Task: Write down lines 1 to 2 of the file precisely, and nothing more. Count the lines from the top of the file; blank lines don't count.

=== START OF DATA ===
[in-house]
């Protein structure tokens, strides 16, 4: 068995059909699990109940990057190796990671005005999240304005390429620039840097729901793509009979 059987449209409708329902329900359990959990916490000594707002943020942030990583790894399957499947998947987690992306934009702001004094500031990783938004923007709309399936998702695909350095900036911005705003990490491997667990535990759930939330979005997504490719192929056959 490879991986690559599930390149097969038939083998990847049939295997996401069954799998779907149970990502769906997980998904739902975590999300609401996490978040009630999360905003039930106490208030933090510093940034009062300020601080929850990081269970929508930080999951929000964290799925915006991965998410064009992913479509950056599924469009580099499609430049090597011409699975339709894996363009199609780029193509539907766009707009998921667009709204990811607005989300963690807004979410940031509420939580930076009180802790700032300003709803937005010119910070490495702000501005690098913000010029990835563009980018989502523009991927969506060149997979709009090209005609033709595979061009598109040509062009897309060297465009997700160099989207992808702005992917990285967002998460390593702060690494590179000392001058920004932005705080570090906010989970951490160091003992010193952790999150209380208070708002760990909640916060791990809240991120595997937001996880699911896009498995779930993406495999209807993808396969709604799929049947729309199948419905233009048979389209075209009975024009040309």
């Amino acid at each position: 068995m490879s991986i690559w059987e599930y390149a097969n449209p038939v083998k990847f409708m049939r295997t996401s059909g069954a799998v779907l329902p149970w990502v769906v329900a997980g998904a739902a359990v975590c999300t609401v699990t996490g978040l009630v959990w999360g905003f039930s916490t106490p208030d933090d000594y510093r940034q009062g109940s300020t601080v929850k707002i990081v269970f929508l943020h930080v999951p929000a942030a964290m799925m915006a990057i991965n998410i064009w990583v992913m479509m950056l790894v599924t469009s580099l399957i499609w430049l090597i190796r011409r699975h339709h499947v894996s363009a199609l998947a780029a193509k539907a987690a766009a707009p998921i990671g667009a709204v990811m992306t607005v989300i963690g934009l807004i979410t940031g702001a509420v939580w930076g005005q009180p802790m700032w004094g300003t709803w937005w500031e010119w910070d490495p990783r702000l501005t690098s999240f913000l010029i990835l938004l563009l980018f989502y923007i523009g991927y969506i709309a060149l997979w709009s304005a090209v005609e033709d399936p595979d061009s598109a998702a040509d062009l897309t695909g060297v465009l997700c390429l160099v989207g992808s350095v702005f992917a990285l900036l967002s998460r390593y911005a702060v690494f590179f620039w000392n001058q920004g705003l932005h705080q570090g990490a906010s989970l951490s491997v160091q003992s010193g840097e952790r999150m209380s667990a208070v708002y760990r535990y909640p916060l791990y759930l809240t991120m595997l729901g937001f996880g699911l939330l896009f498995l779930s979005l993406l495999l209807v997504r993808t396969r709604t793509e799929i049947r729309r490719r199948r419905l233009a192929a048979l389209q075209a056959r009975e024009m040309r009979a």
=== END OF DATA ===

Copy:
[in-house]
């Protein structure tokens, strides 16, 4: 068995059909699990109940990057190796990671005005999240304005390429620039840097729901793509009979 059987449209409708329902329900359990959990916490000594707002943020942030990583790894399957499947998947987690992306934009702001004094500031990783938004923007709309399936998702695909350095900036911005705003990490491997667990535990759930939330979005997504490719192929056959 490879991986690559599930390149097969038939083998990847049939295997996401069954799998779907149970990502769906997980998904739902975590999300609401996490978040009630999360905003039930106490208030933090510093940034009062300020601080929850990081269970929508930080999951929000964290799925915006991965998410064009992913479509950056599924469009580099499609430049090597011409699975339709894996363009199609780029193509539907766009707009998921667009709204990811607005989300963690807004979410940031509420939580930076009180802790700032300003709803937005010119910070490495702000501005690098913000010029990835563009980018989502523009991927969506060149997979709009090209005609033709595979061009598109040509062009897309060297465009997700160099989207992808702005992917990285967002998460390593702060690494590179000392001058920004932005705080570090906010989970951490160091003992010193952790999150209380208070708002760990909640916060791990809240991120595997937001996880699911896009498995779930993406495999209807993808396969709604799929049947729309199948419905233009048979389209075209009975024009040309």